Libra auction
Brazil's Mines and Energy Minister Edison Lobao meets representatives of the consortium winner of the auction for the Libra offshore oilfield during a ceremony in Rio de Janeiro on Oct. 21, 2013. Reuters

The rights to explore Brazil's biggest oil field were auctioned off on Monday amid protests to a group of five companies, which was the sole bidder, as several foreign companies stayed away from the process discouraged by what was perceived to be excessive state control over oil exploration in South America's largest country.

The consortium, led by Brazil’s state-run Petroleo Brasileiro Petrobras SA (NYSE:PBR), included two private-sector firms, Netherlands-based Royal Dutch Shell plc (NYSE:RDS.A) and France-based Total SA (NYSE:TOT); and, China-owned CNOOC Limited (NYSE:CEO) and China National Petroleum Corporation, or CNPC. The oil discovery off Brazil’s southeast coast, is estimated to contain recoverable resources ranging between 8 billion barrels to 12 billion barrels of oil, according to Brazilian regulator ANP, and could generate $1 trillion in public revenues over 30 years.

“The Libra oil discovery in Brazil is one of the largest deep water oil accumulations in the world,” Shell CEO Peter Voser said, in a statement.

The companies won a combined contract to explore the Libra oil discovery, buried under a deep layer of salt, which itself lies below a deep layer of rock, in the Santos Basin, approximately 105 miles off the coast of Rio de Janeiro, and covers an area of 1,550 square kilometers.

Petrobras holds 40 percent of the stake as operator while Shell and Total hold 20 percent each, and CNPC and CNOOC hold 10 percent each. The group’s tender was to provide the state 41.95 percent of oil from Libra, the minimum threshold set by the government prior to the auction.

The exploration contract is expected to be signed in November and as part of the winning bid, Shell and Total will pay their 20 percent share of the total signing bonus of $1.4 billion each, while CNOOC and CNPC will pay $700 million each, the companies said in separate statements. The consortium is estimated to have to invest about $200 billion over 35 years to pump oil from the field.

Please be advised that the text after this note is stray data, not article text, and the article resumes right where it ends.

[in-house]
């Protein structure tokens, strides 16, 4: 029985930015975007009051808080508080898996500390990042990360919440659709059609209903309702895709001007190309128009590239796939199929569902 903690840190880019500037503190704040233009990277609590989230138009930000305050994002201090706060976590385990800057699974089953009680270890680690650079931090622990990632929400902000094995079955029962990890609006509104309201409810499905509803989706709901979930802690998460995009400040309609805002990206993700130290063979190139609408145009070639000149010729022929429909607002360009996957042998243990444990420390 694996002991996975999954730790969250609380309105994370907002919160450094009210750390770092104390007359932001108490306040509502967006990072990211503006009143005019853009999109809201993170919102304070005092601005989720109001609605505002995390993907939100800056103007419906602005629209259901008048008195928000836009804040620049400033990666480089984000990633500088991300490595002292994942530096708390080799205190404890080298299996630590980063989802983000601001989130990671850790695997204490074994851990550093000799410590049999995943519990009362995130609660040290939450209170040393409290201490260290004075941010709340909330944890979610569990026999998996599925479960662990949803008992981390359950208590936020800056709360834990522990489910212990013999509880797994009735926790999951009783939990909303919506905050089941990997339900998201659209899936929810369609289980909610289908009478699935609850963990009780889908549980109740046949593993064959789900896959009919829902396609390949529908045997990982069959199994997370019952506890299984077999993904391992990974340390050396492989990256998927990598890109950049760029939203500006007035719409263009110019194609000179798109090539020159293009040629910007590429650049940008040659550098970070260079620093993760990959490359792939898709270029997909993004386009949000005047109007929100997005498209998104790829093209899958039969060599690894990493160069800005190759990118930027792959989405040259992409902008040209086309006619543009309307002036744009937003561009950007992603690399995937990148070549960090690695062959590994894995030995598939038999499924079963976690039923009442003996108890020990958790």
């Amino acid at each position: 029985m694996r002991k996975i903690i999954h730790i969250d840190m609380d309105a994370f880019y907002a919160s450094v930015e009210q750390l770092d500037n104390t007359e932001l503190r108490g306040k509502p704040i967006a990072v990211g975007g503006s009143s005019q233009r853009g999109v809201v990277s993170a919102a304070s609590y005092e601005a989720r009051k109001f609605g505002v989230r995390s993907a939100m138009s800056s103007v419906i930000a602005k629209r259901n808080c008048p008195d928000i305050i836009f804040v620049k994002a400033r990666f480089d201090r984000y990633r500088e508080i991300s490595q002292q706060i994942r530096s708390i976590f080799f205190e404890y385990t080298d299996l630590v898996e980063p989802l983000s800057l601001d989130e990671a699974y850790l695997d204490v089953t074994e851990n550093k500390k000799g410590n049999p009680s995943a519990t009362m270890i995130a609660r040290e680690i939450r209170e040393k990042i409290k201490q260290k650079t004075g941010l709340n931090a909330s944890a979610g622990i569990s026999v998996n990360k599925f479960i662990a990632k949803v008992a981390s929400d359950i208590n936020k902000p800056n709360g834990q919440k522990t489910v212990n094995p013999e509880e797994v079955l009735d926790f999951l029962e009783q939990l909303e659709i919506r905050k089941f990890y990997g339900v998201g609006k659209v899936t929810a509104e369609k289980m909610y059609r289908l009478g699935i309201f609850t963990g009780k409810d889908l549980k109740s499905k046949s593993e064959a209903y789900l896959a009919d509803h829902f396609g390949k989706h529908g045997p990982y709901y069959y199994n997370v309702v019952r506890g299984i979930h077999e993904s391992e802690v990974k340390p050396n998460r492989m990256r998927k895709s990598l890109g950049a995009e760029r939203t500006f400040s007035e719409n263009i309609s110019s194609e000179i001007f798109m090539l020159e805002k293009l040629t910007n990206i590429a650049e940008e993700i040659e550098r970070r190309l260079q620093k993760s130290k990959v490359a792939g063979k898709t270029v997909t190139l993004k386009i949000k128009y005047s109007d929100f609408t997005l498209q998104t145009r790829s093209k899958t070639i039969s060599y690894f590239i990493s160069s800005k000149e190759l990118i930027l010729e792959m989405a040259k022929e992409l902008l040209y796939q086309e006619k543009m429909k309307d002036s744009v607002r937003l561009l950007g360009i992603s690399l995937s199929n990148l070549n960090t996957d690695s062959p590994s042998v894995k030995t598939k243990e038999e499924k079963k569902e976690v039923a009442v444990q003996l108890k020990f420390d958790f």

More than $46 billion is expected to go into the development of Libra, and the Brazilian government is expected to receive $138.2 billion in royalties from selling the rights as well as another $276.5 billion worth of oil, ANP chief Magda Chambriard was quoted as saying by EFE news agency.

Chambriard called the auction an "absolute success" and added: "It is hard to imagine a more successful outcome. These companies are among the world's 10 most valuable in the energy branch," the BBC reported.

However, earlier on Monday, hundreds of demonstrators gathered near the auction venue, in the Barra da Tijuca district in Rio de Janeiro, protesting against the proceedings and alleging that the sale relinquished control over the country’s oil resources to foreign companies. Police intervened with tear gas and rubber bullets after peaceful protests escalated into clashes.

The government had earlier declared that revenues from oil resources would go to public education and health care, two of the vital concerns of the country's citizens, who had taken to the streets across the nation over the past few months demanding better public services from the government.